The Thrifty Kitchen: What To Do With 30 Pounds of Tomatoes

What can a person do with 30 pounds of tomatoes? I found out today. I’m fortunate to have a grandfather who still raises a huge garden. I visited home last week, and on my way out of town, my grandpa told me to go pick the last of the tomatoes. I did; between that and the ones he had already picked for me, I had inherited 30 pounds of tomatoes.

Ripe tomatoes don’t last long. There is a small window of opportunity to eat them fresh or preserve them. When I got to my house, I set aside a large bowl of cherry and pear tomatoes for us to snack on. The rest of them, along with a ton of large orange ones, I vowed to make into tomato sauce.

Tomatoes can be chopped and frozen, stewed and canned, made into canned sauce or salsa, and probably a few more things I haven’t even thought of yet. Since I have enough frozen tomatoes and stewed/canned ones, I opted to make this new batch into tomato sauce.

There is a recipe I have wanted to try for a long time in Barbara Kingsolver’s book Animal, Vegetable, Miracle (HarperCollins, 2007). It just so happens the recipe calls for 30 pounds of tomatoes! It had to be a sign. I have never canned anything before in my life, so my excitement began to mount as I reviewed the canning rules and looked up my sauce recipe.

If you happen to have 30 pounds of tomatoes on hand, here is what you’ll need to do. First of all, you need a day; you need an entire day set aside for this task. If you are still up for the challenge, you will need to begin your day by pureeing your tomatoes. They will need peeled first.

The best way to go about peeling tomatoes is as follows:

  • Boil a very large pot of water
  • Prepare a large bowl of ice water
  • Cut a small X in the bottom of each tomato and then immerse them in the boiling water for 30 seconds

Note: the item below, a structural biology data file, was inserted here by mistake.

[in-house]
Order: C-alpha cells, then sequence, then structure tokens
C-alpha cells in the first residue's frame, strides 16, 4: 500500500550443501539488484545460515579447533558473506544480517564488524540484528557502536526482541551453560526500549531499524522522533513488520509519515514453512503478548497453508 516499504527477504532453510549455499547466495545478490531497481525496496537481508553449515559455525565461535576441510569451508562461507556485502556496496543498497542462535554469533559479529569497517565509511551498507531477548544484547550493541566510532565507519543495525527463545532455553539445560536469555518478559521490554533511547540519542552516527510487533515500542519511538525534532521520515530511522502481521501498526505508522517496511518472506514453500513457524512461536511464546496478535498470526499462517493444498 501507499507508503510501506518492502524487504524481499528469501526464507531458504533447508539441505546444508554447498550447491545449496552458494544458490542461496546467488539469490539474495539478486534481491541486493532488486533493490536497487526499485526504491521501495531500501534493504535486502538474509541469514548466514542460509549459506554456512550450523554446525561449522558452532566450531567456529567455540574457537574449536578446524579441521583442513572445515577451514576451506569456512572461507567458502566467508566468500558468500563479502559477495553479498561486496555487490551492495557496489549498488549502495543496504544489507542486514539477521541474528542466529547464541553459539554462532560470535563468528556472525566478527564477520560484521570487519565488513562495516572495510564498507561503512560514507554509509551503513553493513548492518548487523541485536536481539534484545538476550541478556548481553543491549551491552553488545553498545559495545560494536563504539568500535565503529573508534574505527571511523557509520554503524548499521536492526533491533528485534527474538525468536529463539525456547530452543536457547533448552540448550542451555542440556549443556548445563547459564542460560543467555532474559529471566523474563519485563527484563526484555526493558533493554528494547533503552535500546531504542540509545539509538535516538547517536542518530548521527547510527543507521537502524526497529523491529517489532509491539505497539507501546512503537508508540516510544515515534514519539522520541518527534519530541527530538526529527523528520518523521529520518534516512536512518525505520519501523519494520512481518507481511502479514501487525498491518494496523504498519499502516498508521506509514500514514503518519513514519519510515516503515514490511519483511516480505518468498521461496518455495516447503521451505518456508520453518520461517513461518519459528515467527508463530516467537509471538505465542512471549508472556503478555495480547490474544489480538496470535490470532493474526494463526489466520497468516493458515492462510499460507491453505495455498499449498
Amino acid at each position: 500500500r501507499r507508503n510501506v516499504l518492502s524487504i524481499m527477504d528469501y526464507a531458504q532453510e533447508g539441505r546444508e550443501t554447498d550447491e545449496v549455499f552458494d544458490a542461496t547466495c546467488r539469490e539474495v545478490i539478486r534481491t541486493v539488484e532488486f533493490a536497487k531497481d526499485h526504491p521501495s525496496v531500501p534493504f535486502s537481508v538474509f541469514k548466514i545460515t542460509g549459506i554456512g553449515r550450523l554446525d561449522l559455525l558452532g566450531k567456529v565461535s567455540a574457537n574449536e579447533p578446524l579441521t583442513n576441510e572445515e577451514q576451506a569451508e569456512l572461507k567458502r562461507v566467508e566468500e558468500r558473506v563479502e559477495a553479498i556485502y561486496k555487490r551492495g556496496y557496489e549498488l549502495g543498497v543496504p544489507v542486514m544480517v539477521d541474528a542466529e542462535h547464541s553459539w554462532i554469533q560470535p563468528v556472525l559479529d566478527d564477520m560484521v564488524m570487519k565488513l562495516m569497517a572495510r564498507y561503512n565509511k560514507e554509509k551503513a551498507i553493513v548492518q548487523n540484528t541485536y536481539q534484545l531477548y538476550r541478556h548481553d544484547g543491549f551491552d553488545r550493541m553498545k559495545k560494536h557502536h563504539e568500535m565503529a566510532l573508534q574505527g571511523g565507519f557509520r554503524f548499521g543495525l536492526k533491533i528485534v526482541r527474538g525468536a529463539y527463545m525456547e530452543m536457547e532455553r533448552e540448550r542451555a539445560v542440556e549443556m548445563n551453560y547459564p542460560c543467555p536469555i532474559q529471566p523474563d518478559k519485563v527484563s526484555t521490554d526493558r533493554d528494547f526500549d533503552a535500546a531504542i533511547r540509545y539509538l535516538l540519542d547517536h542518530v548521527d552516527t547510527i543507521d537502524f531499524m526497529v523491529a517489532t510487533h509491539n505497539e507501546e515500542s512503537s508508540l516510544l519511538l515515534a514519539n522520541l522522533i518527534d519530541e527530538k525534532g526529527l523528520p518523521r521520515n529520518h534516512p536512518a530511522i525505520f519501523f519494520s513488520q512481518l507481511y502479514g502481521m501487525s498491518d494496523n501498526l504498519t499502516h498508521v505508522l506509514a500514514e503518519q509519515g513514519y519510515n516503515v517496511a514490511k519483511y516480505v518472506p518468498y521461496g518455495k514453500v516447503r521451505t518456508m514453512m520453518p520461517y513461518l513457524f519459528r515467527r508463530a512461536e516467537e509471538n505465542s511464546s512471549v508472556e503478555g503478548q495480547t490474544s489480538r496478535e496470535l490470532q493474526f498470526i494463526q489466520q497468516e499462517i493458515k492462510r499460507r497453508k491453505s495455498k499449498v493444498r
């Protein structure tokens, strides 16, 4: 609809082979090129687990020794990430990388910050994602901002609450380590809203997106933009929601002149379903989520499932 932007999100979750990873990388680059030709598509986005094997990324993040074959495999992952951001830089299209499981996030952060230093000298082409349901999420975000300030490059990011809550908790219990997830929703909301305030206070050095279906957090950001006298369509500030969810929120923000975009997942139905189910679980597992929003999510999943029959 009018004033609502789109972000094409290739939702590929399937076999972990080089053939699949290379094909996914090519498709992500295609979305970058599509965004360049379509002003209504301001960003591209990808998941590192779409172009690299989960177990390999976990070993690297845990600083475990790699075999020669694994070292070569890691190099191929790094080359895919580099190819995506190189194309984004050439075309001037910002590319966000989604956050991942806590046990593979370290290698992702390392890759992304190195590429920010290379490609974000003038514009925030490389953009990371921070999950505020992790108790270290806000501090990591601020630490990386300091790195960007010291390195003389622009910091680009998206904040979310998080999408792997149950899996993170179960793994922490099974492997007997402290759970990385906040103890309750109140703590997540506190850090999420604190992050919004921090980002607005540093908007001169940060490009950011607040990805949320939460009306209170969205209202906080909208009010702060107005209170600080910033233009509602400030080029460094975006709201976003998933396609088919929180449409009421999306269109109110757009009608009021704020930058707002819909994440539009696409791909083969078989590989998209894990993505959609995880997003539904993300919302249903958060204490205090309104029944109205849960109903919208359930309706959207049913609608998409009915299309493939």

• Place them directly into the ice water afterwards, and leave them for 5 minutes.

Your tomatoes will peel like a dream after this—you won’t even need a knife. Next, blend them until smooth.

After you puree all those tomatoes, you can make the sauce according to whatever good recipe you find; it will need to be a recipe that has canning in mind, though. In order for tomato sauce to be canned properly, it needs to have a certain pH balance. Your sauce will likely need to cook for a couple of hours.

When your sauce is nearly done, fill a very large pot with enough water to cover your jars (you’ll need at least a 3 gallon pot). Your pot will need a lid. If you buy Mason jars, there will be canning instructions on them. Follow these precisely. Once your sauce has been placed in your sterilized jars and your lids are on, you’re ready to lower them into the large pot of boiling water. They will need to simmer for 35 minutes or so, and then cool for 5 more before you remove them.

After you have removed your jars, carefully check each one to ensure that the lid has sealed—it should not move up and down at all. Finally, take a look at your lovely rows of canned tomato sauce and tell yourself, “Next winter, all of this work will have been worth it!”

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